The coronavirus infection rate in the Netherlands does not allow any relaxation in social distancing rules, and that means no more than three guests over the age of 13 for Christmas dinner, prime minister Mark Rutte told reporters at Tuesday evening’s press conference.
In addition, if the figures continue to deteriorate, new tougher measures will have to be introduced before the Christmas holidays, Rutte said.
‘We wanted it to be different and we had hoped for improvement,’ Rutte said. ‘At the last press conference, it looked as if we would be able to do more, but we are not doing well.’
‘The reality is that today we are at a crossroads,’ he said. ‘We either make sure that our behaviour reduces the figures, or the figures continue to go up and then I cannot rule out being here again with tougher measures.’
On October 13, Rutte said that if the number of intensive care admissions had dropped to 10 per day, some of the rules could be relaxed.
However, the first week of December has brought a ‘worrying rise’ of 27% in the number of coronavirus cases, the public health agency RIVM said earlier on Tuesday. And the number of IC admissions is double the hoped-for total.
Rutte urged people to use the Christmas break to stay home, keep to the rules and get tested even if they have minor symptoms. ‘Let us take care that by mid January we will be able to do more,’ the prime minister said.
The prime minister declined to speculate on what measures could be introduced if there is no improvement in the figures. ‘The figures are not good throughout Europe,’ Rutte said. ‘Every country is Europe has a similar package of measures, all of which aim to reduce the number of contacts between people.’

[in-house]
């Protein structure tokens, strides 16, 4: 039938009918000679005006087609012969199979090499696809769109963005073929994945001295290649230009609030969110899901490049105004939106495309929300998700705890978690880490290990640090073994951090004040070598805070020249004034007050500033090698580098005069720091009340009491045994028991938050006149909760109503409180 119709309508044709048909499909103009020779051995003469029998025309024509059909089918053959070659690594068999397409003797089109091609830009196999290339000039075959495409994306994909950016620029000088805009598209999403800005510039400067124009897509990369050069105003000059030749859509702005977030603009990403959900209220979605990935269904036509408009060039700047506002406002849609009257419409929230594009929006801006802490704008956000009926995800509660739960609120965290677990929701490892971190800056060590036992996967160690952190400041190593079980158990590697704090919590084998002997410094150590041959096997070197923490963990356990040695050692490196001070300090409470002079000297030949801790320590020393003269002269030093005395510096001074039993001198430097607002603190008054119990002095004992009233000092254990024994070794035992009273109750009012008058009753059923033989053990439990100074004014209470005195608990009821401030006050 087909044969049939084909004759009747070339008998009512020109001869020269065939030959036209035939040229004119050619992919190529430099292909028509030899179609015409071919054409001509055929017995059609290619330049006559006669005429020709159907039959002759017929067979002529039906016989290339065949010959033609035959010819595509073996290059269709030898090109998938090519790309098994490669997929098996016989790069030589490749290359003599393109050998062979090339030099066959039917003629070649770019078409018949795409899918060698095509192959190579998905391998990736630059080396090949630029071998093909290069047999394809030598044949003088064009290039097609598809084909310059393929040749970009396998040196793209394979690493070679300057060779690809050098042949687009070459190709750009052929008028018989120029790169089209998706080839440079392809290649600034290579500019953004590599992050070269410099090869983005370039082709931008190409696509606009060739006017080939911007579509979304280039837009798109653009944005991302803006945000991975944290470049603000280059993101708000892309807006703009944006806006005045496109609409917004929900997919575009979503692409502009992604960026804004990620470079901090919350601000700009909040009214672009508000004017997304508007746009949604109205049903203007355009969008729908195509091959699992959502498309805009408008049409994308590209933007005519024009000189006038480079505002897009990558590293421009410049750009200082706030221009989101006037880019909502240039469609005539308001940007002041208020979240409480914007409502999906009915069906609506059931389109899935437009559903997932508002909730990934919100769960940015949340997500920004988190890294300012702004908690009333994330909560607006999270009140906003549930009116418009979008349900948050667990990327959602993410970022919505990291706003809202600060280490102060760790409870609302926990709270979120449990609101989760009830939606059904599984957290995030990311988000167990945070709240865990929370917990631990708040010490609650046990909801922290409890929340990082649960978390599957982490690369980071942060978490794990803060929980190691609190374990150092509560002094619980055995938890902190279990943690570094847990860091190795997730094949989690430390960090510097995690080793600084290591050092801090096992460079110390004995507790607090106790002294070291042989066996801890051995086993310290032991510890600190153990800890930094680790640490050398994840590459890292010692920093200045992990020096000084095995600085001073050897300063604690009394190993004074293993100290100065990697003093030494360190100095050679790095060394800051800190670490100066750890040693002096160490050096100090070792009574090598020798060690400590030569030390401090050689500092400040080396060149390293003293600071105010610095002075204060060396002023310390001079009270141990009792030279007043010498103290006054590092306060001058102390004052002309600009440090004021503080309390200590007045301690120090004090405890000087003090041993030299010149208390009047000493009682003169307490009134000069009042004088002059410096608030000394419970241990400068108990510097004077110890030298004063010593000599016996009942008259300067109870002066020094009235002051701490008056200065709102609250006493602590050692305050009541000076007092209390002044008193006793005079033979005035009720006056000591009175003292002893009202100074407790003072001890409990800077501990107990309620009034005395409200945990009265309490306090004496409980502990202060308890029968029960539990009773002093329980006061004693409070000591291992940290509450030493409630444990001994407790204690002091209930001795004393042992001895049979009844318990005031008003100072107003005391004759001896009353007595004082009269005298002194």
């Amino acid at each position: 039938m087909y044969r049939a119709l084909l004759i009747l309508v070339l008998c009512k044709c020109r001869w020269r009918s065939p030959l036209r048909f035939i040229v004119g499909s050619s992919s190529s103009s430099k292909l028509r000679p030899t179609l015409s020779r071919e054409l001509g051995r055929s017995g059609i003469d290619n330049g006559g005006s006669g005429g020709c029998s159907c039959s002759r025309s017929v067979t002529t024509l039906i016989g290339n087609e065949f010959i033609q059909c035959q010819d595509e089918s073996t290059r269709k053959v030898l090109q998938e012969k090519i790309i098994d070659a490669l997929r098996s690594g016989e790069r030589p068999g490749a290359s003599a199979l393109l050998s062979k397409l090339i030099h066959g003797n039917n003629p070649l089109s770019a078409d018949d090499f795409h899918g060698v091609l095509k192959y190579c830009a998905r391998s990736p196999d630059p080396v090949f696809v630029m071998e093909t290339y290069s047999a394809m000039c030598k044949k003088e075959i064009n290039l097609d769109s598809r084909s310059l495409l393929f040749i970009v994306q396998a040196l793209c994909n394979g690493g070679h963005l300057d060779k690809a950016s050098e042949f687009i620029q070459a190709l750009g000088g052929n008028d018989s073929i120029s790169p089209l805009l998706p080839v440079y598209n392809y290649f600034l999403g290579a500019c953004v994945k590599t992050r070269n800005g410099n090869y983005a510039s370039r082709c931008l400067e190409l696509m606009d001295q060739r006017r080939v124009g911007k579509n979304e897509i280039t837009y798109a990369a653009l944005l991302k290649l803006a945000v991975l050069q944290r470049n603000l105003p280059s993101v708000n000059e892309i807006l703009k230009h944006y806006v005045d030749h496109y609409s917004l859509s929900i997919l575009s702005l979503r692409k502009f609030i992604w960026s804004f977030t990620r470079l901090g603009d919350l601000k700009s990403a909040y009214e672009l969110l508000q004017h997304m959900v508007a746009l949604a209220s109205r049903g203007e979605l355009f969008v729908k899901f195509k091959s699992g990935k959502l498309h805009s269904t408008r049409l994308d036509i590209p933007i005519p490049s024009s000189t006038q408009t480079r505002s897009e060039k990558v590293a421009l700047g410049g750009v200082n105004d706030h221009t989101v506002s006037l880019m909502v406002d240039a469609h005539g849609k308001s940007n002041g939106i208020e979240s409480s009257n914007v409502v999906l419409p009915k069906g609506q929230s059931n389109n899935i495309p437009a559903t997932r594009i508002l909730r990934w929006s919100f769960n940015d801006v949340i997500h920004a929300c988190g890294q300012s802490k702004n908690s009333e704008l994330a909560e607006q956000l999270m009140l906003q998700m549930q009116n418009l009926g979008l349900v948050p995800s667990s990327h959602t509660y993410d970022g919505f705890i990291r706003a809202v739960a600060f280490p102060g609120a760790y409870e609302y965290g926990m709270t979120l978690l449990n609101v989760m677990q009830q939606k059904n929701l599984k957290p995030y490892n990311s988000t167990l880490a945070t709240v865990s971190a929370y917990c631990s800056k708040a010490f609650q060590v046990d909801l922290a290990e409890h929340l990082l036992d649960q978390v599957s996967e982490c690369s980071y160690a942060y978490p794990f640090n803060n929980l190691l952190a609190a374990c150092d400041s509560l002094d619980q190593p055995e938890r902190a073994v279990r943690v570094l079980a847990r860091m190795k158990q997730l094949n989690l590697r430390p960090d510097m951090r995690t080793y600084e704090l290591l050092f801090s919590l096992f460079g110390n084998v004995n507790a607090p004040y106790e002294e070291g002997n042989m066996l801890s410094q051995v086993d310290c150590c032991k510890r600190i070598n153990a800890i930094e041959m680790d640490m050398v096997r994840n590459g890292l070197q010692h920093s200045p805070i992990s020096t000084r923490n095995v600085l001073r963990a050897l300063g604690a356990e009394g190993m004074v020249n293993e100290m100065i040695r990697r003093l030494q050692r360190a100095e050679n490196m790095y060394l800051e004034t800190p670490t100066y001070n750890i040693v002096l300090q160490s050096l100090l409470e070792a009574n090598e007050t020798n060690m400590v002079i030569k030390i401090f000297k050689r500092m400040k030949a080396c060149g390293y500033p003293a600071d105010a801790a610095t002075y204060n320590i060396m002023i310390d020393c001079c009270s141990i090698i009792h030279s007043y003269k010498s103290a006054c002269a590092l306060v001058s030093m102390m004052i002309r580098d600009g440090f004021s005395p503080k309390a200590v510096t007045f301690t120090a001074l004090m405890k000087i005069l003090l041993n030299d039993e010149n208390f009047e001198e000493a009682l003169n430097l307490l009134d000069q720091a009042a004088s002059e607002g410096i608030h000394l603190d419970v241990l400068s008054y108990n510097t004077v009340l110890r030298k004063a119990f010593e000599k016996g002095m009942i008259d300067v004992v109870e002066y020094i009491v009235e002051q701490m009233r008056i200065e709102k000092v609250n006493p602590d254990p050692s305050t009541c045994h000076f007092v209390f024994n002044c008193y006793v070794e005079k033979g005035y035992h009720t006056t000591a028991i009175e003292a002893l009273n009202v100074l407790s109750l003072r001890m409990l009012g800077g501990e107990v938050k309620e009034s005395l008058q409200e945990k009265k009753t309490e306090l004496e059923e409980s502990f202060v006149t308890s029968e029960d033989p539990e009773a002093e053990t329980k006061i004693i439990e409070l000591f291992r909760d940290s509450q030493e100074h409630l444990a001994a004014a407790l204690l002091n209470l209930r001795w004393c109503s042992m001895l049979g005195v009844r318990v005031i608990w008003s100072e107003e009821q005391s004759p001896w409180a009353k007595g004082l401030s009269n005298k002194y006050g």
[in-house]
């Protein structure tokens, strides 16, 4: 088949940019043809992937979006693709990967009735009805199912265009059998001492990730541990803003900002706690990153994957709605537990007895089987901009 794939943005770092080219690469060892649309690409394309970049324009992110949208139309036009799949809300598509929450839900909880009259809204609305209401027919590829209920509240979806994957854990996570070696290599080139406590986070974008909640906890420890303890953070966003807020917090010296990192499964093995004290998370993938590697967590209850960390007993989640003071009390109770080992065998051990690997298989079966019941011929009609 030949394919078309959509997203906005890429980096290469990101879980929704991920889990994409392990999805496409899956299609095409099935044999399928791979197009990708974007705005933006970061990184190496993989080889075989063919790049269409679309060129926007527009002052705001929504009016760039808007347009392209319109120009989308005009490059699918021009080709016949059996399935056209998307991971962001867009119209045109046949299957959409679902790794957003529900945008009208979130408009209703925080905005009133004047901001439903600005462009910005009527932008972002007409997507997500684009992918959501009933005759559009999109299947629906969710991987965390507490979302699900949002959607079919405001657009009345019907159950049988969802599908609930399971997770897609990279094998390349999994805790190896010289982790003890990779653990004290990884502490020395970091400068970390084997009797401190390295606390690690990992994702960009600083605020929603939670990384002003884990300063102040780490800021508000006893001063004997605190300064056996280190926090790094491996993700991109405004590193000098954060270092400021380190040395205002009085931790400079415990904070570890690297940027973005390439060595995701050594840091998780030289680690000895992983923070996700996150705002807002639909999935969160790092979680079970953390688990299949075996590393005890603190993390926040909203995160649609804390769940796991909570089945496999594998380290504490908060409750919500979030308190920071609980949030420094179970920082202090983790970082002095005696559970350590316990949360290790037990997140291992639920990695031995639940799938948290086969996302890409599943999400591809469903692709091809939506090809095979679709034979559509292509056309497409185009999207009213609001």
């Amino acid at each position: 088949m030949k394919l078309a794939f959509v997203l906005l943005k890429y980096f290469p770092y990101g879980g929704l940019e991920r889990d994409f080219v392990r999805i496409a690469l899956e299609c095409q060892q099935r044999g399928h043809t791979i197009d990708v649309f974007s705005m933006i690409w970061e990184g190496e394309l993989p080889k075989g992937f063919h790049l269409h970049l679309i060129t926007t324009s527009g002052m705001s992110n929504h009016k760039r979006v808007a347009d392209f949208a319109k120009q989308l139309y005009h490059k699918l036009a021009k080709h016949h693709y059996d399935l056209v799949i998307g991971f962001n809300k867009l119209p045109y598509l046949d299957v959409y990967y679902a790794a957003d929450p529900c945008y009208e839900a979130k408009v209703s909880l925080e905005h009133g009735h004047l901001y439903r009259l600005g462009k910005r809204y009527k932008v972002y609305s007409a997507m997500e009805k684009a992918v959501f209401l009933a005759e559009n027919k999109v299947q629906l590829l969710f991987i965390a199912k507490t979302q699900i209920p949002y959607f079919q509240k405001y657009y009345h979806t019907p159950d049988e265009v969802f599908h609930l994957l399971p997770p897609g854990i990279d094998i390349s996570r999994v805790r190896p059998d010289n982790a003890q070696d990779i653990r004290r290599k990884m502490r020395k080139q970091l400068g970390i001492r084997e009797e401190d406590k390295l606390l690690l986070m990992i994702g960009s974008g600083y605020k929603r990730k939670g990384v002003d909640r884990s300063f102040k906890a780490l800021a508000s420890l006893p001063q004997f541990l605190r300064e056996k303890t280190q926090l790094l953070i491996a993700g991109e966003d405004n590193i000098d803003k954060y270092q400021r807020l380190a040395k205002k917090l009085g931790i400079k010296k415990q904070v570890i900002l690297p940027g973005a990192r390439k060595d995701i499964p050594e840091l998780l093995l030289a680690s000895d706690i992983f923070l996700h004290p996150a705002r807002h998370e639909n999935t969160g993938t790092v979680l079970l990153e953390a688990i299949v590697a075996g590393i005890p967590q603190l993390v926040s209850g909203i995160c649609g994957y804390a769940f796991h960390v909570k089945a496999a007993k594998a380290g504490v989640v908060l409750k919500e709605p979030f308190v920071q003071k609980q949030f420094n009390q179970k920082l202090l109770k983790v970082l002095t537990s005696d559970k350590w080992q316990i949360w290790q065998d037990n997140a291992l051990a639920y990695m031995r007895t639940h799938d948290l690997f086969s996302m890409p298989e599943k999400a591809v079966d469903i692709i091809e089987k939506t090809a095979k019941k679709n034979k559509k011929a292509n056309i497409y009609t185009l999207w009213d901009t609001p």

Health minister Hugo de Jonge said that the first delivery of vaccines will now be in the first week in January rather than December, but that every effort is geared towards starting the mass vaccination programme as soon as possible.
In addition, fewer vaccines will be delivered in the first instance than had been hoped, in line with the European ‘fair shares’ approach, he said.
‘Nevertheless, it is a complicated puzzle,’ De Jonge said. The European Medicines Agency has to approve the vaccine for each particular group and that too may change the approach the Netherlands takes, he said.
‘It will be the summer before everyone is vaccinated, but at the same time, we must be wary of that “we’re almost there feeling”,’ the minister said.
‘It is up to us, the key is our behaviour,’ De Jonge said.
Economic affairs minister Erik Wiebes and social affairs minister Wouter Koolmees will also announce new measures on Wednesday evening to help companies which have suffered more than most.
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